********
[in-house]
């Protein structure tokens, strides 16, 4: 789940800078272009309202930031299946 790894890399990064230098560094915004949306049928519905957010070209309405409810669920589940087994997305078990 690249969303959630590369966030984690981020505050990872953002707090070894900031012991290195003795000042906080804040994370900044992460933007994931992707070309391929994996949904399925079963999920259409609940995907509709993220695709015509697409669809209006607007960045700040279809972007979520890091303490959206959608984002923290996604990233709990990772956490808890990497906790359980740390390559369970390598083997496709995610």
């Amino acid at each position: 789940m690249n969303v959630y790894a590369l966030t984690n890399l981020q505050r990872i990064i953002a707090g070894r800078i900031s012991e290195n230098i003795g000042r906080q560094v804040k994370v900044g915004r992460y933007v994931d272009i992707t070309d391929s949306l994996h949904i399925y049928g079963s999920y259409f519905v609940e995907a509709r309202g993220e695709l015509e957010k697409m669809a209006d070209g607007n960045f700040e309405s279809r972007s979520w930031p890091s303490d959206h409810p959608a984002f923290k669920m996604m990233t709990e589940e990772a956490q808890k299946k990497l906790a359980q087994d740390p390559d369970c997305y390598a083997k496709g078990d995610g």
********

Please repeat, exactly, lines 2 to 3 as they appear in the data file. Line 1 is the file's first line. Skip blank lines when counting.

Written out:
């Protein structure tokens, strides 16, 4: 789940800078272009309202930031299946 790894890399990064230098560094915004949306049928519905957010070209309405409810669920589940087994997305078990 690249969303959630590369966030984690981020505050990872953002707090070894900031012991290195003795000042906080804040994370900044992460933007994931992707070309391929994996949904399925079963999920259409609940995907509709993220695709015509697409669809209006607007960045700040279809972007979520890091303490959206959608984002923290996604990233709990990772956490808890990497906790359980740390390559369970390598083997496709995610």
């Amino acid at each position: 789940m690249n969303v959630y790894a590369l966030t984690n890399l981020q505050r990872i990064i953002a707090g070894r800078i900031s012991e290195n230098i003795g000042r906080q560094v804040k994370v900044g915004r992460y933007v994931d272009i992707t070309d391929s949306l994996h949904i399925y049928g079963s999920y259409f519905v609940e995907a509709r309202g993220e695709l015509e957010k697409m669809a209006d070209g607007n960045f700040e309405s279809r972007s979520w930031p890091s303490d959206h409810p959608a984002f923290k669920m996604m990233t709990e589940e990772a956490q808890k299946k990497l906790a359980q087994d740390p390559d369970c997305y390598a083997k496709g078990d995610g």